After experiencing a 1,000-plus point jump earlier in the day, US stocks quickly lost their momentum on Wednesday after a handful of US senators voiced their objections to provisions included in the Senate’s fiscal stimulus package.

Those lawmakers include five senators: Lindsey Graham (R-SC), Tim Scott (R-SC), Ben Sasse (R-NE), Rick Scott (R-FL) and Bernie Sanders (I-VT).

All four Republicans have threatened to vote down the stimulus bill over the provision that adds $600 per week to unemployment insurance. Sanders has indicated that should the specified measure be removed from the Senate plan, he would not support the package.

European and Asian markets also saw stocks soar throughout the day as US lawmakers announced hours before trading closed that negotiations regarding a multitrillion-dollar relief bill had concluded, and that all involved government officials were in agreement on the terms.

“This is definitely a step in the right direction,” Paul Sandhu, head of multi-assets quant solutions for the Asia-Pacific region at BNP Paribas Asset Management, told the Wall Street Journal. “What we needed right away was an economic buffer essentially stabilizing the downside risk for the next three or four months while the virus hopefully starts to dissipate.”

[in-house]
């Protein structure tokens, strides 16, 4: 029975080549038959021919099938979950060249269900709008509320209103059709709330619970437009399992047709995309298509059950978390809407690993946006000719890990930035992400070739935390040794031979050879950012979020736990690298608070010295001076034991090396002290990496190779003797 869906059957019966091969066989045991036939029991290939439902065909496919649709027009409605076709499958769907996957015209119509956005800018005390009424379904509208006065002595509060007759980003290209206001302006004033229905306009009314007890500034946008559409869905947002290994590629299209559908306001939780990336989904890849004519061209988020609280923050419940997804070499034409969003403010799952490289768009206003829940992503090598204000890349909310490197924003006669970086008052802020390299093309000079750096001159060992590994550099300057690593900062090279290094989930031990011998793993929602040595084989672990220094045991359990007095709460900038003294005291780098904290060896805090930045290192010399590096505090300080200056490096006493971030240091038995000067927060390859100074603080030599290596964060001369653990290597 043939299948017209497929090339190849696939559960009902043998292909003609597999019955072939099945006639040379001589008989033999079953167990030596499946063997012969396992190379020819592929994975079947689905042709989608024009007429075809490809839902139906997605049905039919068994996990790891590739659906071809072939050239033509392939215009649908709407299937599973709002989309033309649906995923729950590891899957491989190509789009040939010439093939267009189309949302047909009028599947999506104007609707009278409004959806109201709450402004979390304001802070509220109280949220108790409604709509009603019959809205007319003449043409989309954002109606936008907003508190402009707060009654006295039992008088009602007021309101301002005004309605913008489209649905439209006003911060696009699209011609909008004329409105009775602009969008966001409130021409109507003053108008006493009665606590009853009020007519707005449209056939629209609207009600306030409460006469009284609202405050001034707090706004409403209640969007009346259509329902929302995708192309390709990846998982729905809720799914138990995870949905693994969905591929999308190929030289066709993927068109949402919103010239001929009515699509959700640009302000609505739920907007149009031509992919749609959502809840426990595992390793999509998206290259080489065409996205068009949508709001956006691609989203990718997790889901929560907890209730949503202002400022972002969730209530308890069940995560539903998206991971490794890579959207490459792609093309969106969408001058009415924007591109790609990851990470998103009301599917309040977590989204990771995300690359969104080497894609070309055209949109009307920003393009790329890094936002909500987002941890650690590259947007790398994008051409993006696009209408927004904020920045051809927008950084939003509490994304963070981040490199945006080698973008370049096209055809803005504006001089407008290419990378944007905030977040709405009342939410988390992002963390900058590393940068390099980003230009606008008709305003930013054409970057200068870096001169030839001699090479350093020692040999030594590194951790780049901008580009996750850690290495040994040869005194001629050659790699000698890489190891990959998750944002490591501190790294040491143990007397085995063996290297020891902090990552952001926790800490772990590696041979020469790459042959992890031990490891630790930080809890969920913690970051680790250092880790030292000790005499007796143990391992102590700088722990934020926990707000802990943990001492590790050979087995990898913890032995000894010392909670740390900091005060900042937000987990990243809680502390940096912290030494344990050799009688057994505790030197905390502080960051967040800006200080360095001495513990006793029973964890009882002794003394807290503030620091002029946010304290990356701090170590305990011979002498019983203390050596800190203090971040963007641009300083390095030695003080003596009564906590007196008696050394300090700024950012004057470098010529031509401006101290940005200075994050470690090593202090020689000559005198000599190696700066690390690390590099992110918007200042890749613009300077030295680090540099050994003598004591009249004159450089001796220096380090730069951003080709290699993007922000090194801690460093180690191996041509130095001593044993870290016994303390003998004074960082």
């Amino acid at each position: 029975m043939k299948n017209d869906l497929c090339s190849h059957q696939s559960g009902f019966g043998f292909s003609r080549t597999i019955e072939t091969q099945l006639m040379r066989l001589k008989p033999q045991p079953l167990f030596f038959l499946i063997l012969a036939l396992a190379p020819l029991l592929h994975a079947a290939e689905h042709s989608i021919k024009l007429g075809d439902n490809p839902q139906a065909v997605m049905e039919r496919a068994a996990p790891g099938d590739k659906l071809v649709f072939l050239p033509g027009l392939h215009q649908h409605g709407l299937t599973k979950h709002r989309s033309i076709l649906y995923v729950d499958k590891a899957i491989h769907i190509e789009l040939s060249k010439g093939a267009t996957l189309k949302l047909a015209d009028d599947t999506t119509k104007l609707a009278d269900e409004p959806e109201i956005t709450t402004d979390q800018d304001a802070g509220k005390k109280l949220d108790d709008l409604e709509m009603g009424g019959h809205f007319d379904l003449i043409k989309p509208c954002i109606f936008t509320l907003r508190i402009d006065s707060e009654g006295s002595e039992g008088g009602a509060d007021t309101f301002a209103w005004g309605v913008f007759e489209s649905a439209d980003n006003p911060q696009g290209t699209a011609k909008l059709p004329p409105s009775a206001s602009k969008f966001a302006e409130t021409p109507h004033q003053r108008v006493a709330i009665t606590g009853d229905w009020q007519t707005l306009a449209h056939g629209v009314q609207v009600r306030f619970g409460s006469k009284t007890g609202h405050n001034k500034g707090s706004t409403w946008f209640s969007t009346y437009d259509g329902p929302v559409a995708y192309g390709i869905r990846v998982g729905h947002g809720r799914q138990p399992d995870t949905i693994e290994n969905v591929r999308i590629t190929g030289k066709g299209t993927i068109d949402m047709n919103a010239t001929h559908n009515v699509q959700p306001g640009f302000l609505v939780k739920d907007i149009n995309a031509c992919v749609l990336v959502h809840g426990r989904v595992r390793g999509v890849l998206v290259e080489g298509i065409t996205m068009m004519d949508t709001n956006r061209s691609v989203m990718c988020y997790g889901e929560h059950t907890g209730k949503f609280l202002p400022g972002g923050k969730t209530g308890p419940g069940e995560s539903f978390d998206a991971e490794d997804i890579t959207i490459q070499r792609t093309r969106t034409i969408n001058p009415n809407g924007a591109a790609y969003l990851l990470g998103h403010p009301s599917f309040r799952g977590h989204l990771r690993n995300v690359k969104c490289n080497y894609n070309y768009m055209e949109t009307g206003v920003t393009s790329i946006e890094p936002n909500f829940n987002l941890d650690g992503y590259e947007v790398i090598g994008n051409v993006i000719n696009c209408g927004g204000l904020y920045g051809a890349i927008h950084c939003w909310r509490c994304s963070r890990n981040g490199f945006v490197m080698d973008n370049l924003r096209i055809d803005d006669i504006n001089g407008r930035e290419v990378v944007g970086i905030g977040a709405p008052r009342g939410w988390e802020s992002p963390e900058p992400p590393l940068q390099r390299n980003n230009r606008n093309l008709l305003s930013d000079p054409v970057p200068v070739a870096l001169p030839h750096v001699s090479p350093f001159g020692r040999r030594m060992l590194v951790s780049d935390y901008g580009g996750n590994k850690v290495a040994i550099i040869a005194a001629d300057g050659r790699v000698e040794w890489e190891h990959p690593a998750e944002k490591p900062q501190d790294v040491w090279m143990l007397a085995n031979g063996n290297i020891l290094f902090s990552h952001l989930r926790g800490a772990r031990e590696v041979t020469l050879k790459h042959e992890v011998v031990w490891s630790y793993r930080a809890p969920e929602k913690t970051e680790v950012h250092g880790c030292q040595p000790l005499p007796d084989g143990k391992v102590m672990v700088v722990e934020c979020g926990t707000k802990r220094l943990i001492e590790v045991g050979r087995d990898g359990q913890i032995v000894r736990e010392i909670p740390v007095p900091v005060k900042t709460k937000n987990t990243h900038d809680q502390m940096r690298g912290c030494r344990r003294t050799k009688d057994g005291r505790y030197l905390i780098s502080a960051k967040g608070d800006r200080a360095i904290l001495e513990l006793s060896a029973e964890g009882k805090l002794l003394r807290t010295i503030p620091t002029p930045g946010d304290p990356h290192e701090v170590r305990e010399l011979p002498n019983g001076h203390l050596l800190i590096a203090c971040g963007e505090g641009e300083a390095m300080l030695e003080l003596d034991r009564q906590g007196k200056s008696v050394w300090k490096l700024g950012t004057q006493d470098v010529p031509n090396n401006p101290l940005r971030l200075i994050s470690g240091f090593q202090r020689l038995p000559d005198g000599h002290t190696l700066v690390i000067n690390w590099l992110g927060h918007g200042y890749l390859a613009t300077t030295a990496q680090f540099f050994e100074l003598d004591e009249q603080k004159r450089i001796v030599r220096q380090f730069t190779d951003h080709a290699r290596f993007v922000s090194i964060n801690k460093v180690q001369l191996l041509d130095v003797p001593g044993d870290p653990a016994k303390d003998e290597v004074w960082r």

US Senate Reaches Deal

Although specific details of the $2 trillion stimulus bill have not yet been made public, key provisions made known include: $250 billion for direct payments to Americans, $250 billion to bolster unemployment benefits for Americans, $130 billion to struggling hospitals, over $800 billion in loans to both small and large businesses, and $150 billion for cash-strapped state and local governments.

Under the direct payments to Americans stipulation, the legislation is expected to provide one-time checks of some $1,200 to individuals who make $75,000 or less in adjusted gross income.

During a Tuesday White House briefing, Larry Kudlow, economic adviser to US President Donald Trump, stated that aid would total roughly $6 trillion, noting that aside from the $2 trillion for Americans, there would also be $4 trillion in Federal Reserve lending powers to ease the strain on the US financial system.

A vote on the measure is scheduled to take place later Wednesday before the bill is passed onto fellow lawmakers in the US House of Representatives. Although House Speaker Nancy Pelosi (D-CA) told reporters Wednesday that she does feel “optimistic” about the bill, she did not indicate when the House would take up the measure for a vote.

Trump has indicated that he will sign the bill once it has cleared both congressional chambers.


Dow Up Nearly 500 Points as US Senate Inches Toward Possible Vote on COVID-19 Relief Bill

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